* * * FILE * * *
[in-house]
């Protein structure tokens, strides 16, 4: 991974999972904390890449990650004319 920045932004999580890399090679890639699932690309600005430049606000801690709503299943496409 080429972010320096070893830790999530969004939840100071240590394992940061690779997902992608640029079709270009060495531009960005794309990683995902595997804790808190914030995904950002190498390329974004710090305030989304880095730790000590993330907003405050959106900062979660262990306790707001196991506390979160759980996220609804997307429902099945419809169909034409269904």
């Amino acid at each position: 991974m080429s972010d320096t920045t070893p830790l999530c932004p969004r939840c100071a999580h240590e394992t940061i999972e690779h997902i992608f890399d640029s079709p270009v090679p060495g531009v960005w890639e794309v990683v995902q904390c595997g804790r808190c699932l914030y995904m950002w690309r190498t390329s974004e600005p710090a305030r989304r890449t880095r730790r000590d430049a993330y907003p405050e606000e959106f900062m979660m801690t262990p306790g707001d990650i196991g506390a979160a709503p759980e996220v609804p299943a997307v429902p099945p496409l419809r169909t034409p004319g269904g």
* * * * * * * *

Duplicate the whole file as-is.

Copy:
[in-house]
């Protein structure tokens, strides 16, 4: 991974999972904390890449990650004319 920045932004999580890399090679890639699932690309600005430049606000801690709503299943496409 080429972010320096070893830790999530969004939840100071240590394992940061690779997902992608640029079709270009060495531009960005794309990683995902595997804790808190914030995904950002190498390329974004710090305030989304880095730790000590993330907003405050959106900062979660262990306790707001196991506390979160759980996220609804997307429902099945419809169909034409269904």
């Amino acid at each position: 991974m080429s972010d320096t920045t070893p830790l999530c932004p969004r939840c100071a999580h240590e394992t940061i999972e690779h997902i992608f890399d640029s079709p270009v090679p060495g531009v960005w890639e794309v990683v995902q904390c595997g804790r808190c699932l914030y995904m950002w690309r190498t390329s974004e600005p710090a305030r989304r890449t880095r730790r000590d430049a993330y907003p405050e606000e959106f900062m979660m801690t262990p306790g707001d990650i196991g506390a979160a709503p759980e996220v609804p299943a997307v429902p099945p496409l419809r169909t034409p004319g269904g």